‘The right way to play the game’
At the same time as the death of baseball was being considered, something else was happening within the game – the crescendo of a longstanding debate over ‘the right way to play the game.’
This was a debate over unwritten rules, over how to show respect for the game – should the player who celebrates after a home run be applauded, or should the pitcher who throws the next one high and tight be the hero?
On one side of the debate stood standard bearers like Yasiel Puig, Carlos Gómez, and David Ortiz, players who weren’t afraid to look flashy and play the game with exuberance. On the other, were traditionalists who believed that the game should be played with a sort of respectful stoicism, people like Bud Norris, who asserted in a 2015 interview with USA Today, “if you’re going to come into our country and make our American dollars, you need to respect a game that has been here for over a hundred years.”
Certainly, the game of baseball “has been here for over a hundred years.” Yet, it has also been elsewhere, in places where showing “respect” for the game means something entirely different.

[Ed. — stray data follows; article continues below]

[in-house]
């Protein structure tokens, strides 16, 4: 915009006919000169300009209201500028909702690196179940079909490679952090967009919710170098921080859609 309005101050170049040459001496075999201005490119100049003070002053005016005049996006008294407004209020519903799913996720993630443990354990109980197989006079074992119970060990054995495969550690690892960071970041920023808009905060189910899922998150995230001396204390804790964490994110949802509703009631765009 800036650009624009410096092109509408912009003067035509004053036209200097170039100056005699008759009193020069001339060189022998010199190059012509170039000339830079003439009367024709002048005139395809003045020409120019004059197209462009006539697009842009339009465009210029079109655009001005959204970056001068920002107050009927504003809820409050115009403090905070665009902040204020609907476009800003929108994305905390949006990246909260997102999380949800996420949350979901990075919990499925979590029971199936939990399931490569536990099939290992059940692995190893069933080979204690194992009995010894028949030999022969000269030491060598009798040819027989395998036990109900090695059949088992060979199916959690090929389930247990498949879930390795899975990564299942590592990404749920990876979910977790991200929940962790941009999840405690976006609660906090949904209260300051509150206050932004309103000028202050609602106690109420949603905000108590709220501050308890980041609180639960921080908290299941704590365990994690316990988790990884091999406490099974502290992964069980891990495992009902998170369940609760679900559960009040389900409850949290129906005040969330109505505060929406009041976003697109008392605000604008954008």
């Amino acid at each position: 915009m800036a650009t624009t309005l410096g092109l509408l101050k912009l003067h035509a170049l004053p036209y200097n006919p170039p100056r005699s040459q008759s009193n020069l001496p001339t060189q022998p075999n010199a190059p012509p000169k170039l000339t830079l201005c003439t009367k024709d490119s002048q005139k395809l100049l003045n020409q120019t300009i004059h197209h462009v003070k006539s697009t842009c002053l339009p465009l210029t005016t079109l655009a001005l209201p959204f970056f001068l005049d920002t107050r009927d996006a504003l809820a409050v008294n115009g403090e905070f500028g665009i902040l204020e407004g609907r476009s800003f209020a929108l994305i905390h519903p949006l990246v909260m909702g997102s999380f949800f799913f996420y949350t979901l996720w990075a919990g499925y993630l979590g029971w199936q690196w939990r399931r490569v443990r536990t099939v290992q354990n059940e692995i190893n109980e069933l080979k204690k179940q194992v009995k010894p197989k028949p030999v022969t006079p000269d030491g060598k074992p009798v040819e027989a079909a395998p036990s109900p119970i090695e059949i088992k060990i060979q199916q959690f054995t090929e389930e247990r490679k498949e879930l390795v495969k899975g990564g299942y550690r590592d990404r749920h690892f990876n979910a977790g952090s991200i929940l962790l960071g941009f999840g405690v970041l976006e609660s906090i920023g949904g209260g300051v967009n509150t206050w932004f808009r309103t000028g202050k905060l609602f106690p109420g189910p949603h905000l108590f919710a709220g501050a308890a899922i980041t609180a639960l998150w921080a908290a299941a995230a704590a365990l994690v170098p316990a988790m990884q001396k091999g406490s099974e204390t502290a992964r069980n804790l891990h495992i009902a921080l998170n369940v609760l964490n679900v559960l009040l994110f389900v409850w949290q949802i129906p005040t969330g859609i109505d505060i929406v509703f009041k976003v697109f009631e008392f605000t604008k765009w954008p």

In Latin America, of course, baseball is played with far more emotion, with players celebrating their feats in front of adoring fans who dance, sing, and blow horns. Meanwhile, in South Korea, bat flips are embraced as an “art.”
Even in the US, an American way to play the game has not been homogenous. One need only think of the famous stories of Satchel Paige instructing his teammates to sit down on the field while he struck out the side to see that in the Negro Leagues the game was played with more flair.
But that’s the point. The way traditionalists like Bud Norris believed the game should be played and respected was tied to a very specific version of American identity, one not inherent but intentional.
That is to say, the so-called ‘right way to play the game’ didn’t just drop out of the sky.